Once, when I was a student, I went to dinner with four friends. I drove. Tooling down the freeway at my customary speed (a little too fast), I suddenly realized, "Hey, I've got four people in the car with me. Maybe I better slow down." So I did.
Almost immediately, around a tight turn in the road, an accident-in-progress came into view. I slowed sharply, and threaded my way through the wrecks that were occurring all around us. Somehow we got through, and I pulled over to calm down and recover my wits. A multi-car pile-up now blocked all lanes behind us — ours was the last vehicle to get through it unscathed.
My inner wisdom was talking to me that night, saying "Slow down!" And yours talks to you, more often than you know.
Have you ever made a decision and then immediately afterwards, have you instantly known that it was a mistake? Or have you ever made a decision with inadequate information, and at the same time, have you been absolutely certain that you were doing the right thing?
Have you ever had
a strong feeling that
you might have just made
a mistake? Your Wisdom
Box was talking to youIf these things have happened to you, then you know how to contact your inner wisdom. Your "Wisdom Box," as Virginia Satir used to call it, is a source of knowledge about how the world works. We all have Wisdom Boxes. What's in your Wisdom Box is uniquely yours, and it's part of what makes you uniquely you.
Here are some typical Wisdom Box interactions:
- When you think, "I knew I shouldn't have done that," you could be remembering what your Wisdom Box told you earlier.
- When you think, "I know I shouldn't do this, but…" you could be in the midst of rejecting what your Wisdom Box is telling you.
- When you have the feeling, "I know that the right thing to do is <something>, but I'm scared (or worried, or unsure)," then you could be hearing from your Wisdom Box. You already know what you need to do — all you need is the Courage to do it.
- When you think, "I have to" or "I have no choice," you've lost touch with your Wisdom Box. There are always choices.
Get in touch with your Wisdom Box. Open it up now and then — oil the hinges of its lid, so it opens easily and smoothly. Find out what's in there already, and add things from time to time. Consult it when you're making decisions, and when it tells you to slow down, slow down. Top Next Issue
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More articles on Ethics at Work:
- Budget Shenanigans: Swaps
- When projects run over budget, managers face a temptation to use creative accounting to address the
problem. The budget swap is one technique for making ends meet. It distorts organizational data, and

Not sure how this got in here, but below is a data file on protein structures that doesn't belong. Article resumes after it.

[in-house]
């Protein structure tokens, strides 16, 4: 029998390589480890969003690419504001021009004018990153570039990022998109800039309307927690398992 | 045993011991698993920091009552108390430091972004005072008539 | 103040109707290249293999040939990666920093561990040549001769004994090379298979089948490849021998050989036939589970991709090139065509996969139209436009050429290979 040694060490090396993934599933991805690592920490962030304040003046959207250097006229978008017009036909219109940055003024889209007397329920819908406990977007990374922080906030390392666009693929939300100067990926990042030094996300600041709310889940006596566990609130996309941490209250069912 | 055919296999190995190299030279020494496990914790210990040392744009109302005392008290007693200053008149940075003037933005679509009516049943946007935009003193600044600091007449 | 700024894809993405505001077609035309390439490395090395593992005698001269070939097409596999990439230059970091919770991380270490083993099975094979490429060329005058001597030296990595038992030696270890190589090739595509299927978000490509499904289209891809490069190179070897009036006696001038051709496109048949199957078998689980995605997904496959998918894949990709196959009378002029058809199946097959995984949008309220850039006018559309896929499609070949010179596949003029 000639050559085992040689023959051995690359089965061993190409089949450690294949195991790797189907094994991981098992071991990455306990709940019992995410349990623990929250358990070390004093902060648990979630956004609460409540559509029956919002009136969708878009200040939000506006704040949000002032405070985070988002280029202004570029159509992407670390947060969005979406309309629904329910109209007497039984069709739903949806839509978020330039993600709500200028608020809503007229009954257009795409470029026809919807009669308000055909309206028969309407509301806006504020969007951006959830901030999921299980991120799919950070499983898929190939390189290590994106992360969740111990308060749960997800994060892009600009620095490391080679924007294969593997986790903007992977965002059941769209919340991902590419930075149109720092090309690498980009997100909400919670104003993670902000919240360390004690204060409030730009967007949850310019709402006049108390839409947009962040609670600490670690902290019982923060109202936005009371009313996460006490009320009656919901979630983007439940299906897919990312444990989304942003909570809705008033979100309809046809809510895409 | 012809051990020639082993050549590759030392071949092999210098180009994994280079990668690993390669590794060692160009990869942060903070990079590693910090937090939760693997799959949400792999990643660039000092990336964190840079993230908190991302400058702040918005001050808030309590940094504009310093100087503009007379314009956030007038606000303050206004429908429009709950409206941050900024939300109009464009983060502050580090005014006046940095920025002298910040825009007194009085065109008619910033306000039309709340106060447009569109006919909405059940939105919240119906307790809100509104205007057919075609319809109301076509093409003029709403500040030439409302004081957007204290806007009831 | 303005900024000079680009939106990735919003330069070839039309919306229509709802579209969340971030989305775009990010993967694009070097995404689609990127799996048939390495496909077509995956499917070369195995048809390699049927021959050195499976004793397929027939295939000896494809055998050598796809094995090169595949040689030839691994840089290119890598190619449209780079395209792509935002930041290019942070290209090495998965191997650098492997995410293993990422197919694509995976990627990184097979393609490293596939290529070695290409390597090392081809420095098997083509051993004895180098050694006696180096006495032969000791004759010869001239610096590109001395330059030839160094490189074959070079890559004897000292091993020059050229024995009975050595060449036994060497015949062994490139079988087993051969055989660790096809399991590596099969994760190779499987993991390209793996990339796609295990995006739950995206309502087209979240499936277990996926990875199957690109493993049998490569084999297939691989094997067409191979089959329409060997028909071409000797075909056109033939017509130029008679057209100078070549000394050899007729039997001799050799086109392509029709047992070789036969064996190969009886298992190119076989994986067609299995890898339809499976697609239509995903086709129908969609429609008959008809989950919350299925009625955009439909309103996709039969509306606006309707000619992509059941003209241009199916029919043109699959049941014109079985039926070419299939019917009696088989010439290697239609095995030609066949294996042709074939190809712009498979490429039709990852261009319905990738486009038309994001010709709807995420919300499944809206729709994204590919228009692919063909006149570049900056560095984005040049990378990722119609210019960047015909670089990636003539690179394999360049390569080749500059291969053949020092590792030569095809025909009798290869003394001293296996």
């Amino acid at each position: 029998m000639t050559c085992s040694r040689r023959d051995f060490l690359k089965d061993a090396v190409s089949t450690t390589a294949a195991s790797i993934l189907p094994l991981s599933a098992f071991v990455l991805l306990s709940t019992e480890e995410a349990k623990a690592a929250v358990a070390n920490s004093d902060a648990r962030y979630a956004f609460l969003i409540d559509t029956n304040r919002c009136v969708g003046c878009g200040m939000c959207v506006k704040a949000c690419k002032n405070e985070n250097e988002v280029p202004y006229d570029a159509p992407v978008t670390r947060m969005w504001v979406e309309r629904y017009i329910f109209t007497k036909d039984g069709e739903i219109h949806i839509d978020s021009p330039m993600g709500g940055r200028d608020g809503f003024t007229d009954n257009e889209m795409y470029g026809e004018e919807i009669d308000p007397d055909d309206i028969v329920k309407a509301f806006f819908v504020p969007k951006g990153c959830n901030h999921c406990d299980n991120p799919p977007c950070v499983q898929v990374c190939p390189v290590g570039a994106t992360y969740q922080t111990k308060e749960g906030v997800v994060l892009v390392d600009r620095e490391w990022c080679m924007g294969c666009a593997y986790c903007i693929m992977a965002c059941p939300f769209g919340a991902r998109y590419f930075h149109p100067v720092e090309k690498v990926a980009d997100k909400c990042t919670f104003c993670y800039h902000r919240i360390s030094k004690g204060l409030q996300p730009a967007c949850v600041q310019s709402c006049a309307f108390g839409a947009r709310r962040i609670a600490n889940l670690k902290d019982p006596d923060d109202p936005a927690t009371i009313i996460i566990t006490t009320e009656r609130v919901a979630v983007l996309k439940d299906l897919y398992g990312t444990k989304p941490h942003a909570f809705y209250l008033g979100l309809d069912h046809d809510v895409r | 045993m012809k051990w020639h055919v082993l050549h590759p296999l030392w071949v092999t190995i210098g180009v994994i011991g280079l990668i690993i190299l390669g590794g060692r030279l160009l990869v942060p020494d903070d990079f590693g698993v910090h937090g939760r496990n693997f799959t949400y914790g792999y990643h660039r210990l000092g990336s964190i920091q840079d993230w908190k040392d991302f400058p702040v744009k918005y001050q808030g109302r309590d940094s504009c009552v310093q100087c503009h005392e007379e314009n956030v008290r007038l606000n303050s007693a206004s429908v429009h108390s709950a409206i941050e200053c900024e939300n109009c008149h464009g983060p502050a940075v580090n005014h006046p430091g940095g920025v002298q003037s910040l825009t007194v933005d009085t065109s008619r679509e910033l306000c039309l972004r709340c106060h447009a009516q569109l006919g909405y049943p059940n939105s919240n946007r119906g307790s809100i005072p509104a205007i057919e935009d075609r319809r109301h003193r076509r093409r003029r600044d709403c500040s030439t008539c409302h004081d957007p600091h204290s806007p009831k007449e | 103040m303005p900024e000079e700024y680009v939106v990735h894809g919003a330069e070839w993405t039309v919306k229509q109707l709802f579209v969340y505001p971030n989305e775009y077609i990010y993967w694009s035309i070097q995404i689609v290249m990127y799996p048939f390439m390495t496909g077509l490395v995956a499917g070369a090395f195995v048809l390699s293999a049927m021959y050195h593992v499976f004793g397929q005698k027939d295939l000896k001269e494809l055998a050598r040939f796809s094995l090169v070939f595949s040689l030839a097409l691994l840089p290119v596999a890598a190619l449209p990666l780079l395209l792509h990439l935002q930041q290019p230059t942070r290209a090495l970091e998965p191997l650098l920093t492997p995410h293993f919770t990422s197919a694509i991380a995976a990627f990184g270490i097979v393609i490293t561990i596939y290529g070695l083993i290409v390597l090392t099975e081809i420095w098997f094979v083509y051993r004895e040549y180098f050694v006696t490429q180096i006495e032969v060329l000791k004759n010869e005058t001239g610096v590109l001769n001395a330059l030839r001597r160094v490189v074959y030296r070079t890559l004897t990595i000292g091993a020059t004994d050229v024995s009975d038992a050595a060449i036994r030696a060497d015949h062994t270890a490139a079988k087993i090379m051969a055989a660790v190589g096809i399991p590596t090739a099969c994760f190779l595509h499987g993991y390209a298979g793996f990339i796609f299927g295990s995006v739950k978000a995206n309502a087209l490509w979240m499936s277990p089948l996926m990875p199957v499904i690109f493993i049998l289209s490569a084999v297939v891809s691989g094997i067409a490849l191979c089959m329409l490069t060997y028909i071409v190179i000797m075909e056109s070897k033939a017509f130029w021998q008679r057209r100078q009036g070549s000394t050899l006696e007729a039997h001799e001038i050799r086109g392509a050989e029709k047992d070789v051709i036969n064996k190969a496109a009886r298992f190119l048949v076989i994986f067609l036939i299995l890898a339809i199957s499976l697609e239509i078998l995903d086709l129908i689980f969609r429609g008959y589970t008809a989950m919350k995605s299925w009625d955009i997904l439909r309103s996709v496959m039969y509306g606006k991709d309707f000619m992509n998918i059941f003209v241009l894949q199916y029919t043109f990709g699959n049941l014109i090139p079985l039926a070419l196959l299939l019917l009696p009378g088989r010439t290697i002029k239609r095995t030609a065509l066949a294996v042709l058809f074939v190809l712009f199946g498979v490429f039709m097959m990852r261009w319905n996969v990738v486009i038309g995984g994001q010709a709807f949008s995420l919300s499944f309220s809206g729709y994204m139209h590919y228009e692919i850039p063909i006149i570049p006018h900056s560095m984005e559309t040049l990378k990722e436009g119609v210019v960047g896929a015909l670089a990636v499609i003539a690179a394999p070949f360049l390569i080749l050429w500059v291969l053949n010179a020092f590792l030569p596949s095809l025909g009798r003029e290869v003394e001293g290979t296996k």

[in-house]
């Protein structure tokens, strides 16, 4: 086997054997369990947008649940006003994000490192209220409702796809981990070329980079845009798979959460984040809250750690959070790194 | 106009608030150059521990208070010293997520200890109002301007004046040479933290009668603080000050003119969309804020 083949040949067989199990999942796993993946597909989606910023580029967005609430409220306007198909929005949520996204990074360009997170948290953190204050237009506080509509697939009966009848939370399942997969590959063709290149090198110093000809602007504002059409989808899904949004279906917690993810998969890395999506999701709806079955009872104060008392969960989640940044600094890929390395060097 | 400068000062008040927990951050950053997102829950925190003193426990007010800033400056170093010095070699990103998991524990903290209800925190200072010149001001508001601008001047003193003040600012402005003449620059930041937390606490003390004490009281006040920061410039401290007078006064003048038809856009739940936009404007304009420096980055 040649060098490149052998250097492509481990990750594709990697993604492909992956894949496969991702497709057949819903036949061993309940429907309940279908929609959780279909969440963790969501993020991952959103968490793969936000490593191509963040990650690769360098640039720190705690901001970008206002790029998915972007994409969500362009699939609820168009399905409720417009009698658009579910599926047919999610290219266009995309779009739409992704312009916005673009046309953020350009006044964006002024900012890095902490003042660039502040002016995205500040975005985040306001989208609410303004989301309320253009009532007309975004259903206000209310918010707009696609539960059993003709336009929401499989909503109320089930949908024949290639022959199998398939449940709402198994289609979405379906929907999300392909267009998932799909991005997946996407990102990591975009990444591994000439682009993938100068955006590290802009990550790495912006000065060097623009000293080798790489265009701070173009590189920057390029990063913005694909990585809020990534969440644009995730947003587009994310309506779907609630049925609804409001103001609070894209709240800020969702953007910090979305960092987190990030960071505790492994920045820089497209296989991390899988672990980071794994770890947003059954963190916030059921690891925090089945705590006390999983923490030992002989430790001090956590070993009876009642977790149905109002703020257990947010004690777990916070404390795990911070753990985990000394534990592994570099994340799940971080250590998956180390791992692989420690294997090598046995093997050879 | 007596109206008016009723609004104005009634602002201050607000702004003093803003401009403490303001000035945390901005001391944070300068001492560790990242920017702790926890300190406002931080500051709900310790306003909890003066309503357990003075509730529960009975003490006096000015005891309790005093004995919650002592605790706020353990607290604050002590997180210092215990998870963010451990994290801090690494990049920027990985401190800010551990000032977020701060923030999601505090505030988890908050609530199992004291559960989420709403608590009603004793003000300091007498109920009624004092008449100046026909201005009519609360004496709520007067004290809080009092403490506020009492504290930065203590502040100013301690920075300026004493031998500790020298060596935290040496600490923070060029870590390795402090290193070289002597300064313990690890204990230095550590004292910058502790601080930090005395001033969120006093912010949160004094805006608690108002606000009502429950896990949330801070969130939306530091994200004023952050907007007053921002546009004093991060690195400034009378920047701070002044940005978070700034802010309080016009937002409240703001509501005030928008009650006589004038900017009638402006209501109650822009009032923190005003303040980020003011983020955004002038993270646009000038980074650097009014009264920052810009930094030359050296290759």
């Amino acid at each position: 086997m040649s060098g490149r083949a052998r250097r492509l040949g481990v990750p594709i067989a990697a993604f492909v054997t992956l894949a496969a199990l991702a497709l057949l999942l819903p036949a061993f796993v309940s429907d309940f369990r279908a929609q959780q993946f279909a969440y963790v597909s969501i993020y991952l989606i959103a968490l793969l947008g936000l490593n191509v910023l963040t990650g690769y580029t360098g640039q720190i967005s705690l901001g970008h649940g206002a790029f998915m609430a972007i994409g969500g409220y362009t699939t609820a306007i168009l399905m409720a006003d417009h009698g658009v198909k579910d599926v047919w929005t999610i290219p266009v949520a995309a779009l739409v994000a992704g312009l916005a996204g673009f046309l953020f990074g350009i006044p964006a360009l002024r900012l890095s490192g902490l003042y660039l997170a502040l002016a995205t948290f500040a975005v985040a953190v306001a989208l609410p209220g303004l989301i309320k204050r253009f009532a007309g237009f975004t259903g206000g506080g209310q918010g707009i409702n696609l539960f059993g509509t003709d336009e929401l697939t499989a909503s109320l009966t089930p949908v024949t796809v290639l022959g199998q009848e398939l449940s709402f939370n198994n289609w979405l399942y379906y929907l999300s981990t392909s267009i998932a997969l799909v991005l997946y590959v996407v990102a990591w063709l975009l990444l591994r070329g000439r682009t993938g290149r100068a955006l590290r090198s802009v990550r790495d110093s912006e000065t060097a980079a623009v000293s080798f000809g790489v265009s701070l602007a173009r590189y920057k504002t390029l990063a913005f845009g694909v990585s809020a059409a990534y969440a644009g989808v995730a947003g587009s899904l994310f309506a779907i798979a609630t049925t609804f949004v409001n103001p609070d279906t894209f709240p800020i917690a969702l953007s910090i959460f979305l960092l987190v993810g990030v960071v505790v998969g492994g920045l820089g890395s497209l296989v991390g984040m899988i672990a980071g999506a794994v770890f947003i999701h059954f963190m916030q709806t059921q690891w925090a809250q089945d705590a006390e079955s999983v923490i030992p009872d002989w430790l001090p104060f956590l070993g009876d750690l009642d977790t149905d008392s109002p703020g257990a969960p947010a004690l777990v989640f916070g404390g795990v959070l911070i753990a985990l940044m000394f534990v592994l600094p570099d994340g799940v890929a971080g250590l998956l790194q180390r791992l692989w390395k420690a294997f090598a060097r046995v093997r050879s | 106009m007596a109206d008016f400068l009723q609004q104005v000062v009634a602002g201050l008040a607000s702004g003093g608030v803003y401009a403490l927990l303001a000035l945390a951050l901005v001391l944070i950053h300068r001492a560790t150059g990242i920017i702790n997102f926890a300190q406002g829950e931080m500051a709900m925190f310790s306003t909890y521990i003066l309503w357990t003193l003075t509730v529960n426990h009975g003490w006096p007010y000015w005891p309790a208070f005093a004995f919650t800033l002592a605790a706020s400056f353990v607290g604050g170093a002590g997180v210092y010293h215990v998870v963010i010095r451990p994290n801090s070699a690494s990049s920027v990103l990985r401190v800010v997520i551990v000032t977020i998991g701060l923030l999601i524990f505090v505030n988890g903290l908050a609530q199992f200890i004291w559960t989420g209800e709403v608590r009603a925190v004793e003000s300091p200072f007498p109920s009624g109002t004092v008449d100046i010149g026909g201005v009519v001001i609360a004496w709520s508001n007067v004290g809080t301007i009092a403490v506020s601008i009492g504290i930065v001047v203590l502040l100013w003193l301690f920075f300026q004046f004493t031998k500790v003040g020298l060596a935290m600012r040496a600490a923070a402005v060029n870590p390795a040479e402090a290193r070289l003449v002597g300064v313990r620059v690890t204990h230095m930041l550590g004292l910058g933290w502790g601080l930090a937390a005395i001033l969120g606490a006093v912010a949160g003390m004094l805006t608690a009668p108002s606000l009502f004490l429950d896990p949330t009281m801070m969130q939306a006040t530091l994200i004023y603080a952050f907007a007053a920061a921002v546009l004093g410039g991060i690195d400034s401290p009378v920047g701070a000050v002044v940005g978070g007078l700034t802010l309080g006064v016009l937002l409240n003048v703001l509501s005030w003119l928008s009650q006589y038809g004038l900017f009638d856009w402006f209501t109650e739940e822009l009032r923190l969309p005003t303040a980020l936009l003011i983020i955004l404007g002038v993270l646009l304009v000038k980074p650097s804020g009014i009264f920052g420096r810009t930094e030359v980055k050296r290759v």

it's just plain unethical.
- Tornado Warning
- When organizations go astray ethically, and their misdeeds come to light, people feel shocked, as if
they've been swept up by a tornado. But ethical storms do have warning signs. Can you recognize them?
- Approval Ploys
- If you approve or evaluate proposals or requests made by others, you've probably noticed patterns approval
seekers use to enhance their success rates. Here are some tactics approval seekers use.
- Telephonic Deceptions: II
- Deception at work probably wasn't invented at work. Most likely it is a continuation of deception in
the rest of life. But the technologies of the modern workplace offer new opportunities to practice the
art. Here's Part II of a handy guide for telephonic self-defense.
- Counterproductive Knowledge Workplace Behavior: II
- In knowledge-oriented workplaces, counterproductive work behavior takes on forms that can be rare or
unseen in other workplaces. Here's Part II of a growing catalog.
See also Ethics at Work for more related articles.
Forthcoming issues of Point Lookout
- Coming August 22: Dealing with Credit Appropriation
- Very little is more frustrating than having someone else claim credit for the work you do. Worse, sometimes they blame you if they get into trouble after misusing your results. Here are three tips for dealing with credit appropriation. Available here and by RSS on August 22.
- And on August 29: Please Reassure Them
- When things go wildly wrong, someone is usually designated to investigate and assess the probability of further trouble. That role can be risky. Here are three guidelines for protecting yourself if that role falls to you. Available here and by RSS on August 29.
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- The Power Affect: How We Express Our Personal Power
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